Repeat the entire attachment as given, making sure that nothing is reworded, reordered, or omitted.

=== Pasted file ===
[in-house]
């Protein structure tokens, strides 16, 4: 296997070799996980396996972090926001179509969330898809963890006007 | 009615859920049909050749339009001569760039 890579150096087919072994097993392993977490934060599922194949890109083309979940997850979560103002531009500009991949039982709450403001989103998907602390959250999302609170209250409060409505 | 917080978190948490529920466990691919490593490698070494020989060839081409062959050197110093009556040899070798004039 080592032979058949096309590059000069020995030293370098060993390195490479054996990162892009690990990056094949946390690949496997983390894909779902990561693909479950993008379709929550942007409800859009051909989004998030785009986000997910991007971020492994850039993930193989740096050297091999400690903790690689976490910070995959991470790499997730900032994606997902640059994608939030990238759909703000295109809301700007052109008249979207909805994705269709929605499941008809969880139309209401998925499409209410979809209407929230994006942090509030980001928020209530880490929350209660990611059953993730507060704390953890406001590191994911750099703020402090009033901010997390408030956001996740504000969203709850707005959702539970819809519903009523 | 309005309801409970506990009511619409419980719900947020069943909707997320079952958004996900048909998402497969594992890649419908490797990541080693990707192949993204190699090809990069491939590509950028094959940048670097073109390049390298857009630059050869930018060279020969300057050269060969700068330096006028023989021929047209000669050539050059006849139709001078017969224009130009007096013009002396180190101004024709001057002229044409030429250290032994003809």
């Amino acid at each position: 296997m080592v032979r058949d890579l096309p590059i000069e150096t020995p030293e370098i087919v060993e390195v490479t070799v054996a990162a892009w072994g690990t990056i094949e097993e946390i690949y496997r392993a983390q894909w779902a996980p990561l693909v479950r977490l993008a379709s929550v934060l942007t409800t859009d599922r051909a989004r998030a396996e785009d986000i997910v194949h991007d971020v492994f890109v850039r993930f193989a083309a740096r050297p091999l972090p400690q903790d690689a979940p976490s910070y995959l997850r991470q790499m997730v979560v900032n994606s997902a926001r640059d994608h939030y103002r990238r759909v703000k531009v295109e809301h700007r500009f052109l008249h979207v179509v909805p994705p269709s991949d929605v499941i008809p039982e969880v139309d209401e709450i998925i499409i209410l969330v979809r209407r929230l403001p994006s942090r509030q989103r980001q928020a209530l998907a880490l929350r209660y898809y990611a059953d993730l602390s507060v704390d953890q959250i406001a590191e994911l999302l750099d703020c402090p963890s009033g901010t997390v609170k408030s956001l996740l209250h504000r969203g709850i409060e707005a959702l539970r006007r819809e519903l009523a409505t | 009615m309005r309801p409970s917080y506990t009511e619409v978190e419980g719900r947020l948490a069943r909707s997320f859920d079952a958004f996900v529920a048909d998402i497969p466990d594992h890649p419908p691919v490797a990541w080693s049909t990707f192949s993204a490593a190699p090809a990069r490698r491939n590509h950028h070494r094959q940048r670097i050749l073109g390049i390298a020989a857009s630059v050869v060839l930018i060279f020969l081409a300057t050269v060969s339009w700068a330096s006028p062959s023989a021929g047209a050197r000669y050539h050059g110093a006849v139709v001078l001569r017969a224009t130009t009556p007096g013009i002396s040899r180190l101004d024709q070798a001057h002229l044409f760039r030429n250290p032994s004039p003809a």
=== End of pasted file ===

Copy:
[in-house]
């Protein structure tokens, strides 16, 4: 296997070799996980396996972090926001179509969330898809963890006007 | 009615859920049909050749339009001569760039 890579150096087919072994097993392993977490934060599922194949890109083309979940997850979560103002531009500009991949039982709450403001989103998907602390959250999302609170209250409060409505 | 917080978190948490529920466990691919490593490698070494020989060839081409062959050197110093009556040899070798004039 080592032979058949096309590059000069020995030293370098060993390195490479054996990162892009690990990056094949946390690949496997983390894909779902990561693909479950993008379709929550942007409800859009051909989004998030785009986000997910991007971020492994850039993930193989740096050297091999400690903790690689976490910070995959991470790499997730900032994606997902640059994608939030990238759909703000295109809301700007052109008249979207909805994705269709929605499941008809969880139309209401998925499409209410979809209407929230994006942090509030980001928020209530880490929350209660990611059953993730507060704390953890406001590191994911750099703020402090009033901010997390408030956001996740504000969203709850707005959702539970819809519903009523 | 309005309801409970506990009511619409419980719900947020069943909707997320079952958004996900048909998402497969594992890649419908490797990541080693990707192949993204190699090809990069491939590509950028094959940048670097073109390049390298857009630059050869930018060279020969300057050269060969700068330096006028023989021929047209000669050539050059006849139709001078017969224009130009007096013009002396180190101004024709001057002229044409030429250290032994003809």
């Amino acid at each position: 296997m080592v032979r058949d890579l096309p590059i000069e150096t020995p030293e370098i087919v060993e390195v490479t070799v054996a990162a892009w072994g690990t990056i094949e097993e946390i690949y496997r392993a983390q894909w779902a996980p990561l693909v479950r977490l993008a379709s929550v934060l942007t409800t859009d599922r051909a989004r998030a396996e785009d986000i997910v194949h991007d971020v492994f890109v850039r993930f193989a083309a740096r050297p091999l972090p400690q903790d690689a979940p976490s910070y995959l997850r991470q790499m997730v979560v900032n994606s997902a926001r640059d994608h939030y103002r990238r759909v703000k531009v295109e809301h700007r500009f052109l008249h979207v179509v909805p994705p269709s991949d929605v499941i008809p039982e969880v139309d209401e709450i998925i499409i209410l969330v979809r209407r929230l403001p994006s942090r509030q989103r980001q928020a209530l998907a880490l929350r209660y898809y990611a059953d993730l602390s507060v704390d953890q959250i406001a590191e994911l999302l750099d703020c402090p963890s009033g901010t997390v609170k408030s956001l996740l209250h504000r969203g709850i409060e707005a959702l539970r006007r819809e519903l009523a409505t | 009615m309005r309801p409970s917080y506990t009511e619409v978190e419980g719900r947020l948490a069943r909707s997320f859920d079952a958004f996900v529920a048909d998402i497969p466990d594992h890649p419908p691919v490797a990541w080693s049909t990707f192949s993204a490593a190699p090809a990069r490698r491939n590509h950028h070494r094959q940048r670097i050749l073109g390049i390298a020989a857009s630059v050869v060839l930018i060279f020969l081409a300057t050269v060969s339009w700068a330096s006028p062959s023989a021929g047209a050197r000669y050539h050059g110093a006849v139709v001078l001569r017969a224009t130009t009556p007096g013009i002396s040899r180190l101004d024709q070798a001057h002229l044409f760039r030429n250290p032994s004039p003809a």